In spite of numerous laws protecting the anonymity of whistleblowers, several top Republicans, including our president, have continued to demand the name of the whistleblower who alerted Republican-appointed Inspector General Michael Atkinson of a potentially illegal scheme by the President of The United States to pressure Ukraine to investigate a political rival.
Charlotte’s own Dan Bishop, who was just elected to the US Congress, has answered the requests by tweeting out the name of a person who he believes to be the whistleblower in the Ukraine scandal.
This past weekend, Bishop said, “I refuse to cower before the authoritarian intimidation campaign. He’s not Voldemort. And he’s not a bona fide whistleblower. Even if he were, he wouldn’t be entitled to secrecy…” and then proceeded to state the name of a person who he believes to be the whistleblower.
Early this morning, he then sent out another tweet, apologizing for misspelling the name;
The attorneys representing the whistleblower have already received multiple death threats, according to The Wall Street Journal.
Some legal experts now say that Dan Bishop’s tweets may have broken the law. If the name Bishop tweeted out is determined to be the actual name of the whistleblower, there’s a chance he could be found guilty of violating one or more of the following:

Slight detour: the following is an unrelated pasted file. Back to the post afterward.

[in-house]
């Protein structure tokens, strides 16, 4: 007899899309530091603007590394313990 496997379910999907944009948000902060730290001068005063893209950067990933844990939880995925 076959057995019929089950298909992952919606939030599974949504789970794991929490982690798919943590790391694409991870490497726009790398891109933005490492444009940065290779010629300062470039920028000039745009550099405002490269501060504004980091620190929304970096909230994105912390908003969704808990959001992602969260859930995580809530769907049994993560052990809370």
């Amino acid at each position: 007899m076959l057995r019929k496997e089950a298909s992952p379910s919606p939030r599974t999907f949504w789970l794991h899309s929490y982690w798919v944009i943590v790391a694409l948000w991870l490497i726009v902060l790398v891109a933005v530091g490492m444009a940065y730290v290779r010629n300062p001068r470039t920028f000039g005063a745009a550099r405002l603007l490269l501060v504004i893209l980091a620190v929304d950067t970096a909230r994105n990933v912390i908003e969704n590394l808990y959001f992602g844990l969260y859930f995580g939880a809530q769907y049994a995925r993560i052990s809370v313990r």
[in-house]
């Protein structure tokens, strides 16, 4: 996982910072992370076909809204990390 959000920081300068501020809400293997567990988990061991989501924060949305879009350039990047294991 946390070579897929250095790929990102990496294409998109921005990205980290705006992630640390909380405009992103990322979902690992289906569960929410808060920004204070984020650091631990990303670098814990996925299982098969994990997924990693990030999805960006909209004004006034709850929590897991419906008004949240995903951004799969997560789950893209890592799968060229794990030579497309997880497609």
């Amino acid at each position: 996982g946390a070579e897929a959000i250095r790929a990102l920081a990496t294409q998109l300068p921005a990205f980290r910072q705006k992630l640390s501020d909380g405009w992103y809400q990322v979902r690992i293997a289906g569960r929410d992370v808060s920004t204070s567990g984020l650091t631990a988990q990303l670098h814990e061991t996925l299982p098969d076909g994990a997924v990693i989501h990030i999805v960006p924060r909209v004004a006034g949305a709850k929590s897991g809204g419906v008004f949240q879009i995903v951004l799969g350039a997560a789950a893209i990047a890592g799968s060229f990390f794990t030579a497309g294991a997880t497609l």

- A 1982 amendment to the National Security Act of 1947 that makes it a crime to intentionally disclose “any information identifying” a covert intelligence agent.
- Section 1505 of the US Obstruction of Justice code, which makes it a crime if someone “corruptly, or by threats or force … influences, obstructs, or impedes … the due and proper administration of the law.”
- Section 1513 of the US Obstruction of Justice code, which makes it a crime to retaliate against someone “for providing to a law enforcement officer any truthful information relating to the commission or possible commission of any Federal offense.”
In spite of the attempts by Bishop and other Republicans to discredit the whistleblower’s report, the account has already been corroborated several times by a number of impeachment inquiry witness testimonies.
For that reason, and due to an increase of death threats, the whistleblower will likely not testify in the inquiry.